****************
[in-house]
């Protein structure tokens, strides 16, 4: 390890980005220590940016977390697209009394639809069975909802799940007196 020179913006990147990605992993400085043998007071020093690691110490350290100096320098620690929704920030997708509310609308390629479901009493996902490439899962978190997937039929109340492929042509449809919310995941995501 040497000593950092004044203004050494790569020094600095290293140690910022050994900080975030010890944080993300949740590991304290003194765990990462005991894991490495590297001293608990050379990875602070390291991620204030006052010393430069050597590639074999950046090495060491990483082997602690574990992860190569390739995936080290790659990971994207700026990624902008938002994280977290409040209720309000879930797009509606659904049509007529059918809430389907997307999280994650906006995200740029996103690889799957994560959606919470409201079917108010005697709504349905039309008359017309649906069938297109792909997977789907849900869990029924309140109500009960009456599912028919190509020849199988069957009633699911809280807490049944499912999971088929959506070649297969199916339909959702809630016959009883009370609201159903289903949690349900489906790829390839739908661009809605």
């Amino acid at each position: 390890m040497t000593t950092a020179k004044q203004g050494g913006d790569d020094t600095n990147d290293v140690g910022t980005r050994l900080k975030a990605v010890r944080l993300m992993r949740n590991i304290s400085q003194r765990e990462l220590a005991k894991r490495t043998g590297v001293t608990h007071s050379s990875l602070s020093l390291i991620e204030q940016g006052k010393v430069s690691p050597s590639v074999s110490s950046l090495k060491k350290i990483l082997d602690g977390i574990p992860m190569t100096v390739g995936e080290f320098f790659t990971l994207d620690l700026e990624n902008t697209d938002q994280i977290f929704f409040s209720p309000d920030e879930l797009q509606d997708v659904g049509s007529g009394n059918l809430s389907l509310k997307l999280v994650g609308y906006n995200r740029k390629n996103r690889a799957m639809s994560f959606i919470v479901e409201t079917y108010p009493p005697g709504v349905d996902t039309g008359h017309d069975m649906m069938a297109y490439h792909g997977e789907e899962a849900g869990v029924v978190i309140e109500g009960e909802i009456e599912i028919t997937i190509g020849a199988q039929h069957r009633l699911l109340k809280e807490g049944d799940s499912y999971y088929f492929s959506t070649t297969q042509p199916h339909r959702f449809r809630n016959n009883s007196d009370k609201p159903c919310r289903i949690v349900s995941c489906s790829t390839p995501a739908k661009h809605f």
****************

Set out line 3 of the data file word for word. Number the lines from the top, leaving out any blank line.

């Amino acid at each position: 390890m040497t000593t950092a020179k004044q203004g050494g913006d790569d020094t600095n990147d290293v140690g910022t980005r050994l900080k975030a990605v010890r944080l993300m992993r949740n590991i304290s400085q003194r765990e990462l220590a005991k894991r490495t043998g590297v001293t608990h007071s050379s990875l602070s020093l390291i991620e204030q940016g006052k010393v430069s690691p050597s590639v074999s110490s950046l090495k060491k350290i990483l082997d602690g977390i574990p992860m190569t100096v390739g995936e080290f320098f790659t990971l994207d620690l700026e990624n902008t697209d938002q994280i977290f929704f409040s209720p309000d920030e879930l797009q509606d997708v659904g049509s007529g009394n059918l809430s389907l509310k997307l999280v994650g609308y906006n995200r740029k390629n996103r690889a799957m639809s994560f959606i919470v479901e409201t079917y108010p009493p005697g709504v349905d996902t039309g008359h017309d069975m649906m069938a297109y490439h792909g997977e789907e899962a849900g869990v029924v978190i309140e109500g009960e909802i009456e599912i028919t997937i190509g020849a199988q039929h069957r009633l699911l109340k809280e807490g049944d799940s499912y999971y088929f492929s959506t070649t297969q042509p199916h339909r959702f449809r809630n016959n009883s007196d009370k609201p159903c919310r289903i949690v349900s995941c489906s790829t390839p995501a739908k661009h809605f």